Unexpected Magic in Geva's Dream Hot
- Midsummer Night's Dream
- by William Shakespeare
- Geva Theatre Center
- May 8 - June 2, 2013
You expect some magic with A Midsummer Night’s Dream.
Geva Theatre Center, in Rochester, NY, provides just that. Geva’s version of Dream features delightful child fairies and an Oberon (a regal Keith Hamilton Cobb) and Titania (an archCarly Street) so passionate in their rule of the natural world that they change the color of the moon with their moods.
But what you might not expect is that the best magic doesn’t come from a tiny fairy at all. It comes from an actor more than 6 feet tall, dressed in drag, with overpainted lips and pigtails sopreposterously askew that they resemble antennae.
Ron Menzel, as Francis Flute playing the play-within-a-play’s Thisbe, nearly stops the show.
The scene is set up by Bottom (Brian O’Connor) executing an uproarious death scene as Pyramus, Thisbe’s lover. Pyramus uses his sword to assail every limb, then, kneeling, grasps the blade between his thighs so his torso can fall on it. Not satisfied that he has fully killed himself, he starts over again before finally meeting his self-administered demise.
When Thisbe enters, you expect her to echo Pyramus’ death with a funny one of her own. This is, after all, a character who needs a hand – quite literally – from a cranky Peter Quince (Munson Hicks) to reach the appropriate falsetto. Instead, Menzel’s Thisbe acts with such pathos at the discovery of her dead beloved, that she brings the house to the brink of tears before swiftly dispatching herself.
Hippolyta is moved to a standing ovation by the display, and the audience nearly is, too.
A quick recap for those who’ve never stumbled upon a production of this beloved play: the duke of Athens is about to get married and a band of fools is preparing a play for the festivities. A nobleman asks the duke to rule on whether his daughter should marry the man her father has chosen for her rather than the man she loves. The daughter and her lover escape to the forest to avoid the duke’s harsh ruling, followed by the other young man and his former girlfriend. Everyone falls prey to fairy magic and a lovers’ quarrel between fairy royalty that first adds to the mess and ultimately untangles it.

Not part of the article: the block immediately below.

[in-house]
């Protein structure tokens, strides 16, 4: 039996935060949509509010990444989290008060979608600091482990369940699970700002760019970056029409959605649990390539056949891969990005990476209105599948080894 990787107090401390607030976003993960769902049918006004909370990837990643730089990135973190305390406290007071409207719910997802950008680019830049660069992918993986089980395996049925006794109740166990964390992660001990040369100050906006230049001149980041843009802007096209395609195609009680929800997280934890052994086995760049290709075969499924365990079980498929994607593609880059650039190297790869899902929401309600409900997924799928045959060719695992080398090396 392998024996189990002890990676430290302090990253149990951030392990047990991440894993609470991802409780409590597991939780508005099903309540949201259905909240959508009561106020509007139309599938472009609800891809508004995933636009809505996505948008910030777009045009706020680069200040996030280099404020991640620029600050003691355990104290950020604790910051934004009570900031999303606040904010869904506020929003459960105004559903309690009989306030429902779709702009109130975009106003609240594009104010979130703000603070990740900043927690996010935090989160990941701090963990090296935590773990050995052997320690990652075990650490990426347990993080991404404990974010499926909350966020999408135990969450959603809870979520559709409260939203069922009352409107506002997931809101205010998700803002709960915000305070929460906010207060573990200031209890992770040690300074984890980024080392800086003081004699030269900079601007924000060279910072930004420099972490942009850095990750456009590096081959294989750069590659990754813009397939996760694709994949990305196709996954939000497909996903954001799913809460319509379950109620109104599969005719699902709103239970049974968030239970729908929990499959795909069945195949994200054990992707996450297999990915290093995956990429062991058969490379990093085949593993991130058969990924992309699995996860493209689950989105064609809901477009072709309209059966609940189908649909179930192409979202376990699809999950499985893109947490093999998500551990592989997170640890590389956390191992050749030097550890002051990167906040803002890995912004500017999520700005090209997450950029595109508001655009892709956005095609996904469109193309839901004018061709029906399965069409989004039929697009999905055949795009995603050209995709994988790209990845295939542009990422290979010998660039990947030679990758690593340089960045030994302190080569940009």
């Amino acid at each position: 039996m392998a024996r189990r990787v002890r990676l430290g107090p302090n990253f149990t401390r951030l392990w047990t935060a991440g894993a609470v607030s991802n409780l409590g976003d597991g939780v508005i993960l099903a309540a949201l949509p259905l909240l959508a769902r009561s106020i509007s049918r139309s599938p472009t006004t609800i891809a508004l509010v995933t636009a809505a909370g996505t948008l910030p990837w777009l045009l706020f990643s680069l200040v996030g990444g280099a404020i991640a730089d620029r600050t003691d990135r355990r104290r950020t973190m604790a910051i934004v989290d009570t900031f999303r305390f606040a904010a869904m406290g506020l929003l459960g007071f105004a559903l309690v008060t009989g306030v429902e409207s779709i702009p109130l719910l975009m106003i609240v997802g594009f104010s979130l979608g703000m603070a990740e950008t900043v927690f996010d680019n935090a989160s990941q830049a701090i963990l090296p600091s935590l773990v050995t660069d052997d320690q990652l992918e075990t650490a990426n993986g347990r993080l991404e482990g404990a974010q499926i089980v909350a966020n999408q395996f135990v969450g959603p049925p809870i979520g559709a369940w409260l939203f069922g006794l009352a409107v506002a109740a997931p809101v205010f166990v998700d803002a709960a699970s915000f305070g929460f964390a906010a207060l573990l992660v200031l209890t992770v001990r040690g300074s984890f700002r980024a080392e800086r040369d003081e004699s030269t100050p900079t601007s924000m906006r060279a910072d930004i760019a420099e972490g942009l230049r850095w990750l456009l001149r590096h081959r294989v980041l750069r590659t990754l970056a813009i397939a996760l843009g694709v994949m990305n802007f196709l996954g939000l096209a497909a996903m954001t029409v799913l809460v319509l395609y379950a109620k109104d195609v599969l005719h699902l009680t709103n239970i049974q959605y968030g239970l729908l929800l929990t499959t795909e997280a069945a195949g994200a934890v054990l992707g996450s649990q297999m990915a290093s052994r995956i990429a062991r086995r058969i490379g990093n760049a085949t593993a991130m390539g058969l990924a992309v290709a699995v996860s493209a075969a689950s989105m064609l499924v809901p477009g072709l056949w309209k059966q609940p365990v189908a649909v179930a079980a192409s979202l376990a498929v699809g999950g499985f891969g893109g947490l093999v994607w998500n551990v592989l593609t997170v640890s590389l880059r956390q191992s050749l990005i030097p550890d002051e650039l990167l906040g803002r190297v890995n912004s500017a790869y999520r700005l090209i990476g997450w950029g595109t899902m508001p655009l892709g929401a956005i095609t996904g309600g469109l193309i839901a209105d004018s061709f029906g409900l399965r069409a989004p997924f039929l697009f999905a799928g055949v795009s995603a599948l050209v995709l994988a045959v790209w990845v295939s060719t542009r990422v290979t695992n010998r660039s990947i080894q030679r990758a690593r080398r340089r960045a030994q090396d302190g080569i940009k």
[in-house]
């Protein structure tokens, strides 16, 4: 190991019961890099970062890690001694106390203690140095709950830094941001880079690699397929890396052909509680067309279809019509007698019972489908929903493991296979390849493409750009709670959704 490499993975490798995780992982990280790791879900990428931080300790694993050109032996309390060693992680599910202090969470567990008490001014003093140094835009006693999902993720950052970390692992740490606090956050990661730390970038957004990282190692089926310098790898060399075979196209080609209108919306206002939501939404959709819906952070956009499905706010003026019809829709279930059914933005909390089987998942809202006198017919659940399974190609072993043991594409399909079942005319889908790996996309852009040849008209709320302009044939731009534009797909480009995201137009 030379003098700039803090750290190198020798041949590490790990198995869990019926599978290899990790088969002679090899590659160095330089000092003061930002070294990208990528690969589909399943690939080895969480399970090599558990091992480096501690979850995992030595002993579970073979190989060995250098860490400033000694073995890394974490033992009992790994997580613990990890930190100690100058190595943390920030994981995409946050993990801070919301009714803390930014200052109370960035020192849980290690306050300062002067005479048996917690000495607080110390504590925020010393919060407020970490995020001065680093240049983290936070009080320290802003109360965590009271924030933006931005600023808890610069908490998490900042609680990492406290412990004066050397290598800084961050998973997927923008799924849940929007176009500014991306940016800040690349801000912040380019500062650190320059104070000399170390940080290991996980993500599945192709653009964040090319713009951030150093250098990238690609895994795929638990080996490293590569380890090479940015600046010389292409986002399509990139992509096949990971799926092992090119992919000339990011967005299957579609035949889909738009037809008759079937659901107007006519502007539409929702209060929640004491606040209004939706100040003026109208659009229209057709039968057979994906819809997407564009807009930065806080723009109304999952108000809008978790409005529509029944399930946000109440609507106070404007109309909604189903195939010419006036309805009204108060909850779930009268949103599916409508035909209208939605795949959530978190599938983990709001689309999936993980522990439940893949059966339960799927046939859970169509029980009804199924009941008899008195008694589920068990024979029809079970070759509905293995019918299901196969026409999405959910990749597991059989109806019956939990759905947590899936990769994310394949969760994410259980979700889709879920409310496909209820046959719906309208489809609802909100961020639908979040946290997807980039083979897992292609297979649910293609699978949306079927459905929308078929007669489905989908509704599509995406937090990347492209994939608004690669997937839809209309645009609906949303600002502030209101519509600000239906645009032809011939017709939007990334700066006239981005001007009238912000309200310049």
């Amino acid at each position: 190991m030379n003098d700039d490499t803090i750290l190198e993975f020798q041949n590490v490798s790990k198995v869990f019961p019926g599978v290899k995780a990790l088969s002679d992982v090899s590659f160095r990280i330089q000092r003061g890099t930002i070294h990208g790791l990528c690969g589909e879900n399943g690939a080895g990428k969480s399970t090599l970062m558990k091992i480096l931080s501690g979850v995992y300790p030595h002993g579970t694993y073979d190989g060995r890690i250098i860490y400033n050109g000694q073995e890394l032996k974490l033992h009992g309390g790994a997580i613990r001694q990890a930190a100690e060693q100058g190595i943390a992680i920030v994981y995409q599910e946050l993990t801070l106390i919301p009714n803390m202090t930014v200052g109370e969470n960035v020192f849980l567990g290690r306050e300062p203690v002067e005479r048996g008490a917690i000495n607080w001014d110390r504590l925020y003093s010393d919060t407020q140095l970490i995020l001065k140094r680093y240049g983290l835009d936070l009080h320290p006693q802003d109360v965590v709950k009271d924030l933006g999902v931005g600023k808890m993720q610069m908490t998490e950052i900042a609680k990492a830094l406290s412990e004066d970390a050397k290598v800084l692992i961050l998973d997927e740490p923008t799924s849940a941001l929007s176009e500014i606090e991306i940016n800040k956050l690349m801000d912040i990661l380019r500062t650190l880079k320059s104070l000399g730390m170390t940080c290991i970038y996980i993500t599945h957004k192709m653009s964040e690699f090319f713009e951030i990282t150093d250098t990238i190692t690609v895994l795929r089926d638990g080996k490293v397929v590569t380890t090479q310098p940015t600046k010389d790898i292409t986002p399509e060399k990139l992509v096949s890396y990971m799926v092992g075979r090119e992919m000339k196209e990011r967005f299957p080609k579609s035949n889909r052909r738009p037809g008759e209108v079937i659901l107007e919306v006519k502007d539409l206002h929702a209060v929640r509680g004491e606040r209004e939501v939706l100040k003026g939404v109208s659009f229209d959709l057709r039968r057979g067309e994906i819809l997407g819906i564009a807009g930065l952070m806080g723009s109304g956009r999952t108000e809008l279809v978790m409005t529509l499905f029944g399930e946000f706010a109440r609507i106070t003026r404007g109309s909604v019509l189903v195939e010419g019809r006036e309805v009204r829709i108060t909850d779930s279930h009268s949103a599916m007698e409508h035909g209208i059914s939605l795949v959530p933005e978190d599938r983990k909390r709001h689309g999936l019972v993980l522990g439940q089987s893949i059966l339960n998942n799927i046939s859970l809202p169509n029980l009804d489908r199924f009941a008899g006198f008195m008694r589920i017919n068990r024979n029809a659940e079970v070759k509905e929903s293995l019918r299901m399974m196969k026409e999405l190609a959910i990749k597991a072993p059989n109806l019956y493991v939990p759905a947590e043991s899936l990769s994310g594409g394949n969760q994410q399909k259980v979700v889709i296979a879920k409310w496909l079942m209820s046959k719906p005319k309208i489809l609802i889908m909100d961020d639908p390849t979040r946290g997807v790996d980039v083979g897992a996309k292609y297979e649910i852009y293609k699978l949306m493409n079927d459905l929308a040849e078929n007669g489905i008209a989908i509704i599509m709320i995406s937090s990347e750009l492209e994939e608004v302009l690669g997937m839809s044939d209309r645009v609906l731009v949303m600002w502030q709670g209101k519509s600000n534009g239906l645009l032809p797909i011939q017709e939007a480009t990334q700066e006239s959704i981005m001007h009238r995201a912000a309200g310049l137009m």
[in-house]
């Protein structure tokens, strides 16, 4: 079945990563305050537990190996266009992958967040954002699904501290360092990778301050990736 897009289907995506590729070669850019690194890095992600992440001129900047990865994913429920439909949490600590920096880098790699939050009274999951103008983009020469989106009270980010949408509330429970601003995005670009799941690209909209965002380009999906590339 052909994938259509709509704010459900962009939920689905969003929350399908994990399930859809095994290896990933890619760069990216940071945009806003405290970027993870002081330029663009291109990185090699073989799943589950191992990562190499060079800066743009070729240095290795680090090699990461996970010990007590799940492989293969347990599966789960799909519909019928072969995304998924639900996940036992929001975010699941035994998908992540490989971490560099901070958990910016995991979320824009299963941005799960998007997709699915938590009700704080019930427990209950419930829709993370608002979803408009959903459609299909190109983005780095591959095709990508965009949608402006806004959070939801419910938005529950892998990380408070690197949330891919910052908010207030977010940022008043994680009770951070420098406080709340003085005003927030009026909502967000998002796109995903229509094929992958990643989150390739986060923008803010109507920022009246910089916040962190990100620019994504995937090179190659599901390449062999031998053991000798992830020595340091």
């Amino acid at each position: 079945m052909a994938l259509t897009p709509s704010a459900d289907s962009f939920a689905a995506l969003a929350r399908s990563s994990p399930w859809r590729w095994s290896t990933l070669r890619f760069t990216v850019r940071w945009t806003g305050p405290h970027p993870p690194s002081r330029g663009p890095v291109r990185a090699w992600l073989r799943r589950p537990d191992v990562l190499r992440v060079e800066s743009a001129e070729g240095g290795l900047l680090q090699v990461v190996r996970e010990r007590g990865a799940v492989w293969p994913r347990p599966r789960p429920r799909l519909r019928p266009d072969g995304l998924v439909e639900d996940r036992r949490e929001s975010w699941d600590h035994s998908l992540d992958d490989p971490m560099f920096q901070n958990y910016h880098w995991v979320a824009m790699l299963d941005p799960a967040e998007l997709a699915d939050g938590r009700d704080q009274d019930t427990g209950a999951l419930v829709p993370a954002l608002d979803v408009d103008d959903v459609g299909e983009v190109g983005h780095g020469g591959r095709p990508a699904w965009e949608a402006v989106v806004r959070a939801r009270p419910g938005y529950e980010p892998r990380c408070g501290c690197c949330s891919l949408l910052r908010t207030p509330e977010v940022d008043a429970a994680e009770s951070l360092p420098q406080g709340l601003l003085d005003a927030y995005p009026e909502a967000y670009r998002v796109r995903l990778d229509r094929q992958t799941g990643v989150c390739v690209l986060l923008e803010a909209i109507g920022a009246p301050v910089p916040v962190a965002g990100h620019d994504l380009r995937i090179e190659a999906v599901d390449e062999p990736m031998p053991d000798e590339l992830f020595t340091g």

Emily Kunkel as Helena steals almost every scene in which she appears, channeling the gawky comic timing of Carol Burnett while bemoaning her difficulties in gaining the man she loves. When the suddenly bewitched Lysander (a lusty Sheldon Best) leaves his girlfriend and says nature has shown him Helena’s heart, Kunkel recoils and clutches her shawl to her cleavage lest he see more than her heart. When the object of her frustrated affections, Demetrius (Ian Holcomb) is likewise entranced, she does a little happy dance.
Co-directors Mark Cuddy and Skip Greer have upped the play’s humor with excellent choices of staging and action. They have Puck (George Abud) enter and exit by a different exotic method each time, popping in and out of a variety of trapdoors, scaling the Athenian forest like a jungle gym and peering out of a hidden window on level with the balcony.
One of the best laughs comes when Hermia (Kaliswa Brewer) signals she’s about to do some bodily harm to Helena with the school-girl equivalent of throwing down a gauntlet: she removes her earrings and tosses them angrily aside.
Carrying out the theme of discovery and surprise is the set, designed by Jo Winiarksi and lit beautifully by Ann G. Wrightson. At first the set appears stark: just a slightly raised circle in the floor and curtains of blue, red and white in a toga-like drape. But when the formal city of Athens gives way to the surrounding woods, you can almost smell the moss. Walls of tree trunks line the stage, and tiny fairy lights in the bark sparkle. Nothing is ever quite what it seems in this setting, with fairies appearing from nowhere.
Costuming (costume designer Pamela Scofield and wig designer Bekah Carey) doesn’t turn out quite as well. From a distance, the animal-print body suits worn under ornate embellishments read as muddy and the bright green wigs draw too much visual attention.
More effective is the leather ensemble evoking the prenuptial archery activities of Hippoltya, and the satyr outfit worn by Puck, which includes a wig of long dreadlocks.
This Dream takes a risk casting (Paul Forquet, Elissa Myers Casting) local children as young as seven to play alongside Equity actors who’ve walked the boards on Broadway, off-Broadway and at regional theaters around the country. But the kids do more than keep up, particularly seventeen-year-old Rebecca Rand, a graceful and angel-voiced First Fairy who goes toe-to-toe with Puck. She leads the other child actors in singing an eerie composition by John Zeretzke with complex harmonies.
Geva's production of Dream, ending it 40th season, strikes similarly pretty harmonies.
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